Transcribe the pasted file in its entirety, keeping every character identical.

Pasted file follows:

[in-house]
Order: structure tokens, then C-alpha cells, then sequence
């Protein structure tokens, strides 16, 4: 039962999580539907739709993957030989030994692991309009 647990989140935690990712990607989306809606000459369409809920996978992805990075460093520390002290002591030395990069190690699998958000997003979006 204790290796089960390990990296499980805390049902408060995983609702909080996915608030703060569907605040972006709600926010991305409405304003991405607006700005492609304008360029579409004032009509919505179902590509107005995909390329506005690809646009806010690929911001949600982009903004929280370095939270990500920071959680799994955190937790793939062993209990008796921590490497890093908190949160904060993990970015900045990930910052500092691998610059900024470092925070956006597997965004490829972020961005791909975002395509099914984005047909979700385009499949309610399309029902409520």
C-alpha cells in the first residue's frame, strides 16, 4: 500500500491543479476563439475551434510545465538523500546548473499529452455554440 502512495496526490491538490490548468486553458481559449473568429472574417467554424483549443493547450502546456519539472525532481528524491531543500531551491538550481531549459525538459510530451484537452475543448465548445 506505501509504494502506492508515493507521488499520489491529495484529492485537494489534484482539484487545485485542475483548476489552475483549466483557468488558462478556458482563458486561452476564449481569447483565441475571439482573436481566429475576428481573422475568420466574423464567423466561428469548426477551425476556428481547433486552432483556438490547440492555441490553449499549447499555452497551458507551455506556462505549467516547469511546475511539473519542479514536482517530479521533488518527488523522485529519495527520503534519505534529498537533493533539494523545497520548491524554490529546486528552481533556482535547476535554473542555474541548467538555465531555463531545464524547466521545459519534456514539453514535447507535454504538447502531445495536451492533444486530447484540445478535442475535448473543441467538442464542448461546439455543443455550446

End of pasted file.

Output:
[in-house]
Order: structure tokens, then C-alpha cells, then sequence
């Protein structure tokens, strides 16, 4: 039962999580539907739709993957030989030994692991309009 647990989140935690990712990607989306809606000459369409809920996978992805990075460093520390002290002591030395990069190690699998958000997003979006 204790290796089960390990990296499980805390049902408060995983609702909080996915608030703060569907605040972006709600926010991305409405304003991405607006700005492609304008360029579409004032009509919505179902590509107005995909390329506005690809646009806010690929911001949600982009903004929280370095939270990500920071959680799994955190937790793939062993209990008796921590490497890093908190949160904060993990970015900045990930910052500092691998610059900024470092925070956006597997965004490829972020961005791909975002395509099914984005047909979700385009499949309610399309029902409520």
C-alpha cells in the first residue's frame, strides 16, 4: 500500500491543479476563439475551434510545465538523500546548473499529452455554440 502512495496526490491538490490548468486553458481559449473568429472574417467554424483549443493547450502546456519539472525532481528524491531543500531551491538550481531549459525538459510530451484537452475543448465548445 506505501509504494502506492508515493507521488499520489491529495484529492485537494489534484482539484487545485485542475483548476489552475483549466483557468488558462478556458482563458486561452476564449481569447483565441475571439482573436481566429475576428481573422475568420466574423464567423466561428469548426477551425476556428481547433486552432483556438490547440492555441490553449499549447499555452497551458507551455506556462505549467516547469511546475511539473519542479514536482517530479521533488518527488523522485529519495527520503534519505534529498537533493533539494523545497520548491524554490529546486528552481533556482535547476535554473542555474541548467538555465531555463531545464524547466521545459519534456514539453514535447507535454504538447502531445495536451492533444486530447484540445478535442475535448473543441467538442464542448461546439455543443455550446